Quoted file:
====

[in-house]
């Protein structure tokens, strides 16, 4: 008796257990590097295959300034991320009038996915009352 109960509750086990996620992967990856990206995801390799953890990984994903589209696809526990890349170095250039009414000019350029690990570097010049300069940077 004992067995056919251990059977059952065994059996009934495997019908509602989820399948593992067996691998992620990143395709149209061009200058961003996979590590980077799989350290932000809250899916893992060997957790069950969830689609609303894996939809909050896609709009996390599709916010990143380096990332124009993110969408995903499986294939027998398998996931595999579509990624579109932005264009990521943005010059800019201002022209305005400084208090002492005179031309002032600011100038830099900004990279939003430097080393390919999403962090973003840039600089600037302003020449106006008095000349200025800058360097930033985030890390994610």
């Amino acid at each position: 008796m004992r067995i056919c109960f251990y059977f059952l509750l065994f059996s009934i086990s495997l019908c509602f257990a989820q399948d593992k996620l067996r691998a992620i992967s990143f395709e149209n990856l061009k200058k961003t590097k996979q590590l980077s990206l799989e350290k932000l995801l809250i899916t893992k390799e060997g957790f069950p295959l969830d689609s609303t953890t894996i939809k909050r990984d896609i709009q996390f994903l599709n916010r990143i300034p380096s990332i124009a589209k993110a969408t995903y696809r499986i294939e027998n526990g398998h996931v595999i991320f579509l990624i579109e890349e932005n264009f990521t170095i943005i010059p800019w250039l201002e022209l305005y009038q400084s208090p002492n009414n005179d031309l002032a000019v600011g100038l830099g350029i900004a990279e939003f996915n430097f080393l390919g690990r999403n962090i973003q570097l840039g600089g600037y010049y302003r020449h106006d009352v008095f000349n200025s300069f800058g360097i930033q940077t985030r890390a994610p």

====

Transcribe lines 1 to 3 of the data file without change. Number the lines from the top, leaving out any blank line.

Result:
[in-house]
């Protein structure tokens, strides 16, 4: 008796257990590097295959300034991320009038996915009352 109960509750086990996620992967990856990206995801390799953890990984994903589209696809526990890349170095250039009414000019350029690990570097010049300069940077 004992067995056919251990059977059952065994059996009934495997019908509602989820399948593992067996691998992620990143395709149209061009200058961003996979590590980077799989350290932000809250899916893992060997957790069950969830689609609303894996939809909050896609709009996390599709916010990143380096990332124009993110969408995903499986294939027998398998996931595999579509990624579109932005264009990521943005010059800019201002022209305005400084208090002492005179031309002032600011100038830099900004990279939003430097080393390919999403962090973003840039600089600037302003020449106006008095000349200025800058360097930033985030890390994610």
């Amino acid at each position: 008796m004992r067995i056919c109960f251990y059977f059952l509750l065994f059996s009934i086990s495997l019908c509602f257990a989820q399948d593992k996620l067996r691998a992620i992967s990143f395709e149209n990856l061009k200058k961003t590097k996979q590590l980077s990206l799989e350290k932000l995801l809250i899916t893992k390799e060997g957790f069950p295959l969830d689609s609303t953890t894996i939809k909050r990984d896609i709009q996390f994903l599709n916010r990143i300034p380096s990332i124009a589209k993110a969408t995903y696809r499986i294939e027998n526990g398998h996931v595999i991320f579509l990624i579109e890349e932005n264009f990521t170095i943005i010059p800019w250039l201002e022209l305005y009038q400084s208090p002492n009414n005179d031309l002032a000019v600011g100038l830099g350029i900004a990279e939003f996915n430097f080393l390919g690990r999403n962090i973003q570097l840039g600089g600037y010049y302003r020449h106006d009352v008095f000349n200025s300069f800058g360097i930033q940077t985030r890390a994610p």